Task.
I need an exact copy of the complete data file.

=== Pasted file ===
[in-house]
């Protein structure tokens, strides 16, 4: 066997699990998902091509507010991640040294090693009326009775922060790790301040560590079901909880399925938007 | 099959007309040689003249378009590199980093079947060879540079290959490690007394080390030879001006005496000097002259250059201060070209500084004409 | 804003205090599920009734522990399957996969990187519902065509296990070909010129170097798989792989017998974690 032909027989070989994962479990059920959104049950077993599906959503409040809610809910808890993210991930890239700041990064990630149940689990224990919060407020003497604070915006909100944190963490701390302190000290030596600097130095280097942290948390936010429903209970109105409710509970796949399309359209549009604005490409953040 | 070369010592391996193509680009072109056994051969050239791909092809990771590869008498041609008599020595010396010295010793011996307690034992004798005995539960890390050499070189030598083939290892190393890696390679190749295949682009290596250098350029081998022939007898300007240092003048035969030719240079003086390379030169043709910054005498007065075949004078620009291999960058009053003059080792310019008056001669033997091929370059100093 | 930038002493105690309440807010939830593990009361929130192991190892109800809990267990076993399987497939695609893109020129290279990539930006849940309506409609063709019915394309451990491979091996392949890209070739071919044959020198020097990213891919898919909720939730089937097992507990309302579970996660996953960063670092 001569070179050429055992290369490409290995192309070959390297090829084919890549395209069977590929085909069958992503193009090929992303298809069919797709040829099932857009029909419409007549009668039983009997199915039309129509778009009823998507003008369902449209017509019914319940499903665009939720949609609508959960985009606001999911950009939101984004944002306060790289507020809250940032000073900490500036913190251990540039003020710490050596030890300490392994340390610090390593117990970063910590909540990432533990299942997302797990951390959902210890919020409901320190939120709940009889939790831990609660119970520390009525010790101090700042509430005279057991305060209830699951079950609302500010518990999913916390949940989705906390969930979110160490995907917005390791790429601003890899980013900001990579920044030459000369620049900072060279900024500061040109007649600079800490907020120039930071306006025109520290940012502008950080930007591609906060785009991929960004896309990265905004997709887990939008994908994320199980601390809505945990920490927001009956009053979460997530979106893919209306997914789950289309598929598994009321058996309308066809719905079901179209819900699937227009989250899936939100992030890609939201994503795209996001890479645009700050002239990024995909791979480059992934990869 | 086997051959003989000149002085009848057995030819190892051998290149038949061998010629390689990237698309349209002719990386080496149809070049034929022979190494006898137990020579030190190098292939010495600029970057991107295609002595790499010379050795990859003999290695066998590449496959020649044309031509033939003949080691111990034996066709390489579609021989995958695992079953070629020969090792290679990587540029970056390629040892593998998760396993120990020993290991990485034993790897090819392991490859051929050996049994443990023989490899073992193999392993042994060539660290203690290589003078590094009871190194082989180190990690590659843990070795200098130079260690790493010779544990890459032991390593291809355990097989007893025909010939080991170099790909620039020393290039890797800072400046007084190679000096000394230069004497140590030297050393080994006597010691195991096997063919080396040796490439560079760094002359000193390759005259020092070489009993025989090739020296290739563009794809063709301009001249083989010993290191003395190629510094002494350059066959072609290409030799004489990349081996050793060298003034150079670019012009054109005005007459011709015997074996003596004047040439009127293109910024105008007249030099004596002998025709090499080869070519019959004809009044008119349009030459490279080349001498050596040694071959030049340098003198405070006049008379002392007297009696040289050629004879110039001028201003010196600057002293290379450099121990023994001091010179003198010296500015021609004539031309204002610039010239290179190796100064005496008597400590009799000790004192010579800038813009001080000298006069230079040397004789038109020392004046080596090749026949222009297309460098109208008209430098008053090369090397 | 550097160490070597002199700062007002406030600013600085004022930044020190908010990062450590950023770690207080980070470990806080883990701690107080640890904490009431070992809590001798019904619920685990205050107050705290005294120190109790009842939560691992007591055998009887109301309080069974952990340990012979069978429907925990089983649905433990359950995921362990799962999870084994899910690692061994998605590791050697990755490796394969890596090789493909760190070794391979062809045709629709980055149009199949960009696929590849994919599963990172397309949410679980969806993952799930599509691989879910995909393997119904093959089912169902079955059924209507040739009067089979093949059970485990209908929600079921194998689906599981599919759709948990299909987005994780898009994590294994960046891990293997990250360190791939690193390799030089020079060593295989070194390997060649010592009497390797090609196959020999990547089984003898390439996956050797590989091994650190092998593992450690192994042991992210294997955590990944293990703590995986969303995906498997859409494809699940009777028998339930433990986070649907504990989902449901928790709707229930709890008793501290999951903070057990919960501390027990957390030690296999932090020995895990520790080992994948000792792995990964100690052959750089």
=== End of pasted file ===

[in-house]
């Protein structure tokens, strides 16, 4: 066997699990998902091509507010991640040294090693009326009775922060790790301040560590079901909880399925938007 | 099959007309040689003249378009590199980093079947060879540079290959490690007394080390030879001006005496000097002259250059201060070209500084004409 | 804003205090599920009734522990399957996969990187519902065509296990070909010129170097798989792989017998974690 032909027989070989994962479990059920959104049950077993599906959503409040809610809910808890993210991930890239700041990064990630149940689990224990919060407020003497604070915006909100944190963490701390302190000290030596600097130095280097942290948390936010429903209970109105409710509970796949399309359209549009604005490409953040 | 070369010592391996193509680009072109056994051969050239791909092809990771590869008498041609008599020595010396010295010793011996307690034992004798005995539960890390050499070189030598083939290892190393890696390679190749295949682009290596250098350029081998022939007898300007240092003048035969030719240079003086390379030169043709910054005498007065075949004078620009291999960058009053003059080792310019008056001669033997091929370059100093 | 930038002493105690309440807010939830593990009361929130192991190892109800809990267990076993399987497939695609893109020129290279990539930006849940309506409609063709019915394309451990491979091996392949890209070739071919044959020198020097990213891919898919909720939730089937097992507990309302579970996660996953960063670092 001569070179050429055992290369490409290995192309070959390297090829084919890549395209069977590929085909069958992503193009090929992303298809069919797709040829099932857009029909419409007549009668039983009997199915039309129509778009009823998507003008369902449209017509019914319940499903665009939720949609609508959960985009606001999911950009939101984004944002306060790289507020809250940032000073900490500036913190251990540039003020710490050596030890300490392994340390610090390593117990970063910590909540990432533990299942997302797990951390959902210890919020409901320190939120709940009889939790831990609660119970520390009525010790101090700042509430005279057991305060209830699951079950609302500010518990999913916390949940989705906390969930979110160490995907917005390791790429601003890899980013900001990579920044030459000369620049900072060279900024500061040109007649600079800490907020120039930071306006025109520290940012502008950080930007591609906060785009991929960004896309990265905004997709887990939008994908994320199980601390809505945990920490927001009956009053979460997530979106893919209306997914789950289309598929598994009321058996309308066809719905079901179209819900699937227009989250899936939100992030890609939201994503795209996001890479645009700050002239990024995909791979480059992934990869 | 086997051959003989000149002085009848057995030819190892051998290149038949061998010629390689990237698309349209002719990386080496149809070049034929022979190494006898137990020579030190190098292939010495600029970057991107295609002595790499010379050795990859003999290695066998590449496959020649044309031509033939003949080691111990034996066709390489579609021989995958695992079953070629020969090792290679990587540029970056390629040892593998998760396993120990020993290991990485034993790897090819392991490859051929050996049994443990023989490899073992193999392993042994060539660290203690290589003078590094009871190194082989180190990690590659843990070795200098130079260690790493010779544990890459032991390593291809355990097989007893025909010939080991170099790909620039020393290039890797800072400046007084190679000096000394230069004497140590030297050393080994006597010691195991096997063919080396040796490439560079760094002359000193390759005259020092070489009993025989090739020296290739563009794809063709301009001249083989010993290191003395190629510094002494350059066959072609290409030799004489990349081996050793060298003034150079670019012009054109005005007459011709015997074996003596004047040439009127293109910024105008007249030099004596002998025709090499080869070519019959004809009044008119349009030459490279080349001498050596040694071959030049340098003198405070006049008379002392007297009696040289050629004879110039001028201003010196600057002293290379450099121990023994001091010179003198010296500015021609004539031309204002610039010239290179190796100064005496008597400590009799000790004192010579800038813009001080000298006069230079040397004789038109020392004046080596090749026949222009297309460098109208008209430098008053090369090397 | 550097160490070597002199700062007002406030600013600085004022930044020190908010990062450590950023770690207080980070470990806080883990701690107080640890904490009431070992809590001798019904619920685990205050107050705290005294120190109790009842939560691992007591055998009887109301309080069974952990340990012979069978429907925990089983649905433990359950995921362990799962999870084994899910690692061994998605590791050697990755490796394969890596090789493909760190070794391979062809045709629709980055149009199949960009696929590849994919599963990172397309949410679980969806993952799930599509691989879910995909393997119904093959089912169902079955059924209507040739009067089979093949059970485990209908929600079921194998689906599981599919759709948990299909987005994780898009994590294994960046891990293997990250360190791939690193390799030089020079060593295989070194390997060649010592009497390797090609196959020999990547089984003898390439996956050797590989091994650190092998593992450690192994042991992210294997955590990944293990703590995986969303995906498997859409494809699940009777028998339930433990986070649907504990989902449901928790709707229930709890008793501290999951903070057990919960501390027990957390030690296999932090020995895990520790080992994948000792792995990964100690052959750089």